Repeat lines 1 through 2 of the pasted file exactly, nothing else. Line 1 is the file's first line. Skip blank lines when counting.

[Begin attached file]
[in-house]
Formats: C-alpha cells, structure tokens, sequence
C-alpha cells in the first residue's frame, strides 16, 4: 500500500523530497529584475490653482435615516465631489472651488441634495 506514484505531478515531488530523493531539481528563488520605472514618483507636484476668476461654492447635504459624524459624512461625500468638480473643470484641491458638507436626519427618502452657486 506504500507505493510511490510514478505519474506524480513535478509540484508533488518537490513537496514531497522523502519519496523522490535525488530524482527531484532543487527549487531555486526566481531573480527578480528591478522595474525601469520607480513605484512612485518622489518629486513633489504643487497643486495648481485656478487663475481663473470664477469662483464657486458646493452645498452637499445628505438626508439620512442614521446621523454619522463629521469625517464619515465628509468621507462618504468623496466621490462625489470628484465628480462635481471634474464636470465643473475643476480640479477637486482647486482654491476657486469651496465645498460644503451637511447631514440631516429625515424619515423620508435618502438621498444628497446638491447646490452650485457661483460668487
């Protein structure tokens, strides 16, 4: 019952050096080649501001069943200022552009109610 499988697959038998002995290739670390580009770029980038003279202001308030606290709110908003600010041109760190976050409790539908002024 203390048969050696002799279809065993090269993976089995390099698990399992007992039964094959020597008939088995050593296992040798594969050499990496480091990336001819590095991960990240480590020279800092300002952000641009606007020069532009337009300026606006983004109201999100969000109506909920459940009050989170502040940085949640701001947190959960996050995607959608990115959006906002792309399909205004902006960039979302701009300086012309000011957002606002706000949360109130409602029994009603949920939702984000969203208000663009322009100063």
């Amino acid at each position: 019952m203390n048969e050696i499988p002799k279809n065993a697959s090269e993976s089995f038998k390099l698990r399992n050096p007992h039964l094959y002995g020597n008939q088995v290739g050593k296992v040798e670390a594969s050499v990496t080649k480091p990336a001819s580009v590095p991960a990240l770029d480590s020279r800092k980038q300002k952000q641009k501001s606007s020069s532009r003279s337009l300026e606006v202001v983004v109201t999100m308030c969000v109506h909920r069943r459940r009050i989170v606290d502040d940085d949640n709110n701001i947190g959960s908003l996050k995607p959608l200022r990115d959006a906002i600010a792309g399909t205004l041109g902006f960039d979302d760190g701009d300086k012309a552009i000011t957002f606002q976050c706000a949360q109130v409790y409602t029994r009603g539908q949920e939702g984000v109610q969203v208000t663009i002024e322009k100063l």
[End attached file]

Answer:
[in-house]
Formats: C-alpha cells, structure tokens, sequence